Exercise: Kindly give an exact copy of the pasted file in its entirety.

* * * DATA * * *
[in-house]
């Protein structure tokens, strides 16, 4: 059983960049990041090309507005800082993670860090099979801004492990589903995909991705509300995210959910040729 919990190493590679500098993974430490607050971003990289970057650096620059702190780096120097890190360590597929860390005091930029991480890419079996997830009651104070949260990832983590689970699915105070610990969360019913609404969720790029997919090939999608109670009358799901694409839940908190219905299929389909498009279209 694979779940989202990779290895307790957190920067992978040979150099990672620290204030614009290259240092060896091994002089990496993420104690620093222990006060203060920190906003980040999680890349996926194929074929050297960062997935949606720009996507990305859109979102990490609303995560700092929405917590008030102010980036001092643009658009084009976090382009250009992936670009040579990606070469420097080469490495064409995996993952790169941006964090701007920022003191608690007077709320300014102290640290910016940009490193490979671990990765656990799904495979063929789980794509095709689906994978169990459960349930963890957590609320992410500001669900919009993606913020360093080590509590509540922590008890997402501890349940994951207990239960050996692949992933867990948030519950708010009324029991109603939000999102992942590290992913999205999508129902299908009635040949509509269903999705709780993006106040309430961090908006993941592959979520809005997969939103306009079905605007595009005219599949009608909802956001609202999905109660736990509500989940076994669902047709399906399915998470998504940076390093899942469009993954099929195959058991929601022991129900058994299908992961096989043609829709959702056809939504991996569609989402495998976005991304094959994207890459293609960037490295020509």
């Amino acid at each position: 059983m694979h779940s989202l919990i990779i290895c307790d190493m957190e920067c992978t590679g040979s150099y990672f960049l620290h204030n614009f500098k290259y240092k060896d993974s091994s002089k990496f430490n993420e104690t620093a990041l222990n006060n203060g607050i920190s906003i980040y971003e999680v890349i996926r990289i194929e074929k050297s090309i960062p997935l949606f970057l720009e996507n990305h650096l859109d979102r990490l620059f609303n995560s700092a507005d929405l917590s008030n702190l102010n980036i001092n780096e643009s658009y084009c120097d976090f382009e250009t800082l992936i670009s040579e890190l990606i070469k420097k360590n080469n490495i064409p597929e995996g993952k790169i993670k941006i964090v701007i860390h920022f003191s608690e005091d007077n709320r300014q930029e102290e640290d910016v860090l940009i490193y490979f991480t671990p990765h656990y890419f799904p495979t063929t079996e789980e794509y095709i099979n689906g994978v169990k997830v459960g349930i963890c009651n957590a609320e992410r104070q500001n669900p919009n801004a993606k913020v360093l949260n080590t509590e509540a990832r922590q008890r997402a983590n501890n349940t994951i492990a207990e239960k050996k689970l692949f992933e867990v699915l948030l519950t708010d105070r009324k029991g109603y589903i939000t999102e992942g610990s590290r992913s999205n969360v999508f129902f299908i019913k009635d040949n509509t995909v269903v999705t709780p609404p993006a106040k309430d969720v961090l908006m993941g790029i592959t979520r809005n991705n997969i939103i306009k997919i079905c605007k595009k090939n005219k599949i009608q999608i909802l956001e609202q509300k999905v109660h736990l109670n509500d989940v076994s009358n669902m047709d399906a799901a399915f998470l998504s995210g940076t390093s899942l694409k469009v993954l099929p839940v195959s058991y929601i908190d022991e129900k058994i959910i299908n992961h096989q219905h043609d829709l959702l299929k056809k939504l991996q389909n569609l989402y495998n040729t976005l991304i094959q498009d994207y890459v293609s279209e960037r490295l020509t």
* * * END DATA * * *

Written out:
[in-house]
């Protein structure tokens, strides 16, 4: 059983960049990041090309507005800082993670860090099979801004492990589903995909991705509300995210959910040729 919990190493590679500098993974430490607050971003990289970057650096620059702190780096120097890190360590597929860390005091930029991480890419079996997830009651104070949260990832983590689970699915105070610990969360019913609404969720790029997919090939999608109670009358799901694409839940908190219905299929389909498009279209 694979779940989202990779290895307790957190920067992978040979150099990672620290204030614009290259240092060896091994002089990496993420104690620093222990006060203060920190906003980040999680890349996926194929074929050297960062997935949606720009996507990305859109979102990490609303995560700092929405917590008030102010980036001092643009658009084009976090382009250009992936670009040579990606070469420097080469490495064409995996993952790169941006964090701007920022003191608690007077709320300014102290640290910016940009490193490979671990990765656990799904495979063929789980794509095709689906994978169990459960349930963890957590609320992410500001669900919009993606913020360093080590509590509540922590008890997402501890349940994951207990239960050996692949992933867990948030519950708010009324029991109603939000999102992942590290992913999205999508129902299908009635040949509509269903999705709780993006106040309430961090908006993941592959979520809005997969939103306009079905605007595009005219599949009608909802956001609202999905109660736990509500989940076994669902047709399906399915998470998504940076390093899942469009993954099929195959058991929601022991129900058994299908992961096989043609829709959702056809939504991996569609989402495998976005991304094959994207890459293609960037490295020509």
């Amino acid at each position: 059983m694979h779940s989202l919990i990779i290895c307790d190493m957190e920067c992978t590679g040979s150099y990672f960049l620290h204030n614009f500098k290259y240092k060896d993974s091994s002089k990496f430490n993420e104690t620093a990041l222990n006060n203060g607050i920190s906003i980040y971003e999680v890349i996926r990289i194929e074929k050297s090309i960062p997935l949606f970057l720009e996507n990305h650096l859109d979102r990490l620059f609303n995560s700092a507005d929405l917590s008030n702190l102010n980036i001092n780096e643009s658009y084009c120097d976090f382009e250009t800082l992936i670009s040579e890190l990606i070469k420097k360590n080469n490495i064409p597929e995996g993952k790169i993670k941006i964090v701007i860390h920022f003191s608690e005091d007077n709320r300014q930029e102290e640290d910016v860090l940009i490193y490979f991480t671990p990765h656990y890419f799904p495979t063929t079996e789980e794509y095709i099979n689906g994978v169990k997830v459960g349930i963890c009651n957590a609320e992410r104070q500001n669900p919009n801004a993606k913020v360093l949260n080590t509590e509540a990832r922590q008890r997402a983590n501890n349940t994951i492990a207990e239960k050996k689970l692949f992933e867990v699915l948030l519950t708010d105070r009324k029991g109603y589903i939000t999102e992942g610990s590290r992913s999205n969360v999508f129902f299908i019913k009635d040949n509509t995909v269903v999705t709780p609404p993006a106040k309430d969720v961090l908006m993941g790029i592959t979520r809005n991705n997969i939103i306009k997919i079905c605007k595009k090939n005219k599949i009608q999608i909802l956001e609202q509300k999905v109660h736990l109670n509500d989940v076994s009358n669902m047709d399906a799901a399915f998470l998504s995210g940076t390093s899942l694409k469009v993954l099929p839940v195959s058991y929601i908190d022991e129900k058994i959910i299908n992961h096989q219905h043609d829709l959702l299929k056809k939504l991996q389909n569609l989402y495998n040729t976005l991304i094959q498009d994207y890459v293609s279209e960037r490295l020509t």